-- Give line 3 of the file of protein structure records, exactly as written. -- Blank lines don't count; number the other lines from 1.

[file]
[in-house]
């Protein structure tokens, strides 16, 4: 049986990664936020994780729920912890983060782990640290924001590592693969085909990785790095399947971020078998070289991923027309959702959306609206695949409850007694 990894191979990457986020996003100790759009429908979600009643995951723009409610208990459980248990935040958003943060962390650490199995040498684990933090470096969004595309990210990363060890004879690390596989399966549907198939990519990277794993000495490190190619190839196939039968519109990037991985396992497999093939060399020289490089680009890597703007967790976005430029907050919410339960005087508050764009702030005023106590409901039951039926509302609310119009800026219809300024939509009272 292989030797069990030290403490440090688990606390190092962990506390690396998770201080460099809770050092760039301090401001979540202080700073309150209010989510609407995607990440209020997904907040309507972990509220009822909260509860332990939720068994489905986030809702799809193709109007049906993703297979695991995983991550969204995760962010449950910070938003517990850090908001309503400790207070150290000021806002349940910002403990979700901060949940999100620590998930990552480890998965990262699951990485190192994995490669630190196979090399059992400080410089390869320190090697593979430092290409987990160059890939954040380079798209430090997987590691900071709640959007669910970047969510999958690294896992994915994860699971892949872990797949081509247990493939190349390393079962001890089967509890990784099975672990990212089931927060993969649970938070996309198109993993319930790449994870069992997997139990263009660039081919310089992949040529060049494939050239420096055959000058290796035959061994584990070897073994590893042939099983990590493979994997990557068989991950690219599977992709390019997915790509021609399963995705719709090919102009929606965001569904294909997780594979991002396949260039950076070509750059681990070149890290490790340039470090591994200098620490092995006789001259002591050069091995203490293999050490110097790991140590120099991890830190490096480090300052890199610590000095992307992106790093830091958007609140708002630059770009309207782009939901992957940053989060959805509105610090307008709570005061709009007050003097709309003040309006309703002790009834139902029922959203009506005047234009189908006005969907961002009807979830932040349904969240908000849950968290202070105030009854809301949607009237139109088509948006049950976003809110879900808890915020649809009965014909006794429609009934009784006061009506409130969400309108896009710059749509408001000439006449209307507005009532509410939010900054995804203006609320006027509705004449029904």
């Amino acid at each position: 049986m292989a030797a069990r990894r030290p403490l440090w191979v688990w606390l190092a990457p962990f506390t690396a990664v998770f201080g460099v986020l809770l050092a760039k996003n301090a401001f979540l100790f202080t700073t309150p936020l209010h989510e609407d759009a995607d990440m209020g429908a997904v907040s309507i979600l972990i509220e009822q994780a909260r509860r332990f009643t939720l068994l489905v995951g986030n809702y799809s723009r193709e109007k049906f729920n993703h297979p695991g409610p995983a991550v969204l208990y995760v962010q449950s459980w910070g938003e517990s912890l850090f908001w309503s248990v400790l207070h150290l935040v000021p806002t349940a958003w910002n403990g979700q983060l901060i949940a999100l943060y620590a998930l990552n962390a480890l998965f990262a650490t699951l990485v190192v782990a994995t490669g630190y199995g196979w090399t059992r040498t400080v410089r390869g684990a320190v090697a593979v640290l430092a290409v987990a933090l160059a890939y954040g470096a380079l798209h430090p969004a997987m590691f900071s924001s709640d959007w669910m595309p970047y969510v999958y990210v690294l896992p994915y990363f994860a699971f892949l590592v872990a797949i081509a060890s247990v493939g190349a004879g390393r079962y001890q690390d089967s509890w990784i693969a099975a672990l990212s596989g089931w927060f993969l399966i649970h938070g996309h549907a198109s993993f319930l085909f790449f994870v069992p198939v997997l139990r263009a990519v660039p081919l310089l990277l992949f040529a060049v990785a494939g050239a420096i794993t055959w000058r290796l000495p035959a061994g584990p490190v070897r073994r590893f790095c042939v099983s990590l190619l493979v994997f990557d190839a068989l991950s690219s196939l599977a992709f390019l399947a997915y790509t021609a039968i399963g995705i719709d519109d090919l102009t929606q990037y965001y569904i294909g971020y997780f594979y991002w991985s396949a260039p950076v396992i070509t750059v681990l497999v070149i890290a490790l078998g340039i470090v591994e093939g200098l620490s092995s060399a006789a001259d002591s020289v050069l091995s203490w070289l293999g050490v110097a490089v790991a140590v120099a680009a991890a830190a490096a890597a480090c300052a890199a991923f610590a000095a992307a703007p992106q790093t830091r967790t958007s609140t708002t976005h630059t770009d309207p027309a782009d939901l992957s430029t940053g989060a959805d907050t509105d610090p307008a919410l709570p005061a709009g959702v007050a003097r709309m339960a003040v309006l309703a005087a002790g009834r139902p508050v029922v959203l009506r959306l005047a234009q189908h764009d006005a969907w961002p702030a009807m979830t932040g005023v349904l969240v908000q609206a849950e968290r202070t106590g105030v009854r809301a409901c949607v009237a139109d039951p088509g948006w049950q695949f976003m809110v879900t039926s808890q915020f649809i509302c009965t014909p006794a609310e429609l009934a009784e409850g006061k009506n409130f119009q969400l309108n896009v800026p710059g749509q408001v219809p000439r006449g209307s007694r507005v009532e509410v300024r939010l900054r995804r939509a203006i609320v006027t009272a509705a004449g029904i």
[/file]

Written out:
């Amino acid at each position: 049986m292989a030797a069990r990894r030290p403490l440090w191979v688990w606390l190092a990457p962990f506390t690396a990664v998770f201080g460099v986020l809770l050092a760039k996003n301090a401001f979540l100790f202080t700073t309150p936020l209010h989510e609407d759009a995607d990440m209020g429908a997904v907040s309507i979600l972990i509220e009822q994780a909260r509860r332990f009643t939720l068994l489905v995951g986030n809702y799809s723009r193709e109007k049906f729920n993703h297979p695991g409610p995983a991550v969204l208990y995760v962010q449950s459980w910070g938003e517990s912890l850090f908001w309503s248990v400790l207070h150290l935040v000021p806002t349940a958003w910002n403990g979700q983060l901060i949940a999100l943060y620590a998930l990552n962390a480890l998965f990262a650490t699951l990485v190192v782990a994995t490669g630190y199995g196979w090399t059992r040498t400080v410089r390869g684990a320190v090697a593979v640290l430092a290409v987990a933090l160059a890939y954040g470096a380079l798209h430090p969004a997987m590691f900071s924001s709640d959007w669910m595309p970047y969510v999958y990210v690294l896992p994915y990363f994860a699971f892949l590592v872990a797949i081509a060890s247990v493939g190349a004879g390393r079962y001890q690390d089967s509890w990784i693969a099975a672990l990212s596989g089931w927060f993969l399966i649970h938070g996309h549907a198109s993993f319930l085909f790449f994870v069992p198939v997997l139990r263009a990519v660039p081919l310089l990277l992949f040529a060049v990785a494939g050239a420096i794993t055959w000058r290796l000495p035959a061994g584990p490190v070897r073994r590893f790095c042939v099983s990590l190619l493979v994997f990557d190839a068989l991950s690219s196939l599977a992709f390019l399947a997915y790509t021609a039968i399963g995705i719709d519109d090919l102009t929606q990037y965001y569904i294909g971020y997780f594979y991002w991985s396949a260039p950076v396992i070509t750059v681990l497999v070149i890290a490790l078998g340039i470090v591994e093939g200098l620490s092995s060399a006789a001259d002591s020289v050069l091995s203490w070289l293999g050490v110097a490089v790991a140590v120099a680009a991890a830190a490096a890597a480090c300052a890199a991923f610590a000095a992307a703007p992106q790093t830091r967790t958007s609140t708002t976005h630059t770009d309207p027309a782009d939901l992957s430029t940053g989060a959805d907050t509105d610090p307008a919410l709570p005061a709009g959702v007050a003097r709309m339960a003040v309006l309703a005087a002790g009834r139902p508050v029922v959203l009506r959306l005047a234009q189908h764009d006005a969907w961002p702030a009807m979830t932040g005023v349904l969240v908000q609206a849950e968290r202070t106590g105030v009854r809301a409901c949607v009237a139109d039951p088509g948006w049950q695949f976003m809110v879900t039926s808890q915020f649809i509302c009965t014909p006794a609310e429609l009934a009784e409850g006061k009506n409130f119009q969400l309108n896009v800026p710059g749509q408001v219809p000439r006449g209307s007694r507005v009532e509410v300024r939010l900054r995804r939509a203006i609320v006027t009272a509705a004449g029904i």